Alas! a Kitten’s resolutions, made in the midst of pain and sorrow caused through not attending to the advice of elders, are too apt to be forgotten, when the aches are gone and the grief has worn away; at least, to my shame be it spoken, it was so in my case, for when I recovered I was more than once guilty of acts of mischief, which, by good luck only, happened to be less serious in their results than the event of the rat-hunt.
A circumstance which helped to make me thus doubly naughty and disobedient, was the falling among bad companions. I had, at that time, the dangerous fault of easily making acquaintance, no matter whether the animals were such as I should or should not associate with. Not content also with simply speaking and being civil to them, I became at once extremely intimate, and therefore very naturally often found myself in places and among dangers which I had no right to enter into or incur.
There came into the town, from a distant and wild part of the country, a family of Cats, consisting of a father and nine daughters. They were strange, shabby, half-savage looking creatures, and, having lost their mother at an early age, had unhappily possessed no one who could restrain or teach them better, so had grown up more like Toms than quiet female Pussies. I was too young to know this at the time, and no warning voice had been raised against them; for, fearing I should be denied the pleasure of going out with my new acquaintance if I confessed to my mother that I knew them, I never said a word concerning them, but ran out to meet them on the sly. The elder Cats of the family rather frightened me, they were so terribly wild; but the three youngest, who were about my own age, I very much admired. They seemed so good-natured, so bold, and were so free in their manners, that we became, in a few days, the firmest friends; and although I was a little shocked at first at the naughty words they used,—the biggest, I am grieved to say, sometimes really swore,—yet I even got accustomed to that, and thought, silly Kitten that I was, that it sounded grand and spirited.
Many and many a time, when my good mother thought that I was visiting a relation or one of her own steady friends, was I scampering over the country with these dangerous playmates, until, had I not possessed so kind yet strict a guide at home, I should have become as bold and shameless as they. Fortunately for me, I discovered their real character before they had succeeded in ruining mine; and as the circumstance caused a final break between us, I will relate it just as it fell out.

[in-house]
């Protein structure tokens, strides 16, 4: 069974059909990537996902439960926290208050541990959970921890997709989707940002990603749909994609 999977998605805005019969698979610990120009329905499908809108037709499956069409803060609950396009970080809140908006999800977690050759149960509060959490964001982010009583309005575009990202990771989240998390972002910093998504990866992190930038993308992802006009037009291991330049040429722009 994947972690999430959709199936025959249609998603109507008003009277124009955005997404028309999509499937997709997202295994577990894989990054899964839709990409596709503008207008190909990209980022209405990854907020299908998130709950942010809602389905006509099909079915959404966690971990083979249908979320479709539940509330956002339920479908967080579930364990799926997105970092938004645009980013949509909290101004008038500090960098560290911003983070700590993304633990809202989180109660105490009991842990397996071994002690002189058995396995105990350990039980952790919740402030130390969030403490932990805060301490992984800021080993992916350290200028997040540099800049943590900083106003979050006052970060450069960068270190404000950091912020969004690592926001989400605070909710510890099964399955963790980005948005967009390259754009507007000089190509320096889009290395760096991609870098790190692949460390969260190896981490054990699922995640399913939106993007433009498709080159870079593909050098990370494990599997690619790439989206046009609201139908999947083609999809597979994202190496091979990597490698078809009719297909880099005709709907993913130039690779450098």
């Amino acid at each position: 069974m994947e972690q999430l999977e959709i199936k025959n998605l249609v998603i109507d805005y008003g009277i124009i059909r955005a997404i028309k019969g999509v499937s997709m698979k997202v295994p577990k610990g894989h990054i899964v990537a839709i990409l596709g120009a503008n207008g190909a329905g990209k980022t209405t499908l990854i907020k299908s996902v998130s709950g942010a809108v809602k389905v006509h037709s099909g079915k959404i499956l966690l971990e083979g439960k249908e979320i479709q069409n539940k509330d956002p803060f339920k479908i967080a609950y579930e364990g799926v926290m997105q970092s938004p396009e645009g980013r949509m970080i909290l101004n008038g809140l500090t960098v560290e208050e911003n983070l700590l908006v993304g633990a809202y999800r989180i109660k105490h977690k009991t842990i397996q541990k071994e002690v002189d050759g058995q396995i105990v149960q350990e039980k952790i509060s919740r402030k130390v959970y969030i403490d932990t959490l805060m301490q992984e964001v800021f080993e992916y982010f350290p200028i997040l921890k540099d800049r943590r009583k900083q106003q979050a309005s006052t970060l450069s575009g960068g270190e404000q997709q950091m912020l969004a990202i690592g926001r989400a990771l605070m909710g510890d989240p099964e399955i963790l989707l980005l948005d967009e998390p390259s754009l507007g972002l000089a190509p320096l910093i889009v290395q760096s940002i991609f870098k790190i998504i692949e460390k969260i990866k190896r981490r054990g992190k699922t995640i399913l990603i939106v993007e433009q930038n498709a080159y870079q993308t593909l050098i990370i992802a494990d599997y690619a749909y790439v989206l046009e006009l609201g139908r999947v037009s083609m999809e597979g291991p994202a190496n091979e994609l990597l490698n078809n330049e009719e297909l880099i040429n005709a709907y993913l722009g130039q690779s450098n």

At the distance of an easy walk from the city of Caneville was the residence of a very wealthy bloodhound, who was as proud of his noble descent as he was of his riches and influence. The grounds attached to his splendid mansion were very extensive and beautiful, and one portion, which contained some tall trees and low bushes, was called the “preserve,” because birds of all kinds had their nests among the branches. In order to guard this property from thieves and intruders, several fierce dogs paraded about the grounds, and, as they had orders to kill all animals that were discovered lurking there, you may believe the place was tolerably quiet. All these particulars I only learned afterwards, when I had nearly fallen a victim to my folly; but I knew perfectly well that this ground was private property, and that I had no business whatsoever to go into it.
My three friends and myself, being out one day upon an excursion, such as I have described, I, having slipped away from home, as usual, on the sly, with only a little pinafore for clothing, came upon these beautiful grounds, and having crossed a park, where we rolled upon the green turf undisturbed, we at last stood in the “preserve.”
AN UNWELCOME VISITOR.
Here we were at once attracted by the quantities of birds which flew from branch to branch above our heads, and twittered gaily in the fancied security of their leafy homes. We looked, and sniffed, and watched them as they flew, until our mouths watered at the sight. Having eaten nothing since morning, our appetites were very keen, and the thought of a little poultry was not by any means a disagreeable one. But how was it to be procured? My friends, bold as they seemed, had a great objection to climb one of the trees to hunt for it; and I, although sufficiently strong and active to mount to the very highest in the course of a few seconds, had just sufficient sense of propriety left to feel that it would be wrong. What, however, will not the persuasions of the wicked sometimes do? Although I knew perfectly well that it was a great sin, that the birds were not mine, and that I had not only no right to them, but no right either to be within those grounds, I was, in a moment of weakness, prevailed on to climb a lofty oak, and seize upon the contents of a nest we could discover among the branches.
Quick as thought, I sprang upon the gnarled trunk, and mounted to the upper boughs; in a few seconds, I stood high up in the air, with one foot resting on a convenient ledge, my fore-paws outstretched upon a nest, wherein three half-fledged birds were chirping, one of which had opened its beak at my approach, as though I were its mother, whom it asked for food.
At another time I should have been touched at the spectacle of these little helpless creatures, and could have found it in my heart to place something in their yellow mouths; but now giving heed only to my voracious appetite and the cries of my friends, who kept calling out to me to pitch them down, I seized them cruelly by their necks, and cast them, one by one, below, desiring my companions, as I did so, not to divide them till I had descended to have my share.
Imagine, however, my astonishment, my anger, at their ingratitude, when, instead of waiting my coming, each seized a bird as it fell, and began devouring it with all speed, paying no more attention to my claims or words than if I had been a stranger, instead of their friend and the provider of the feast.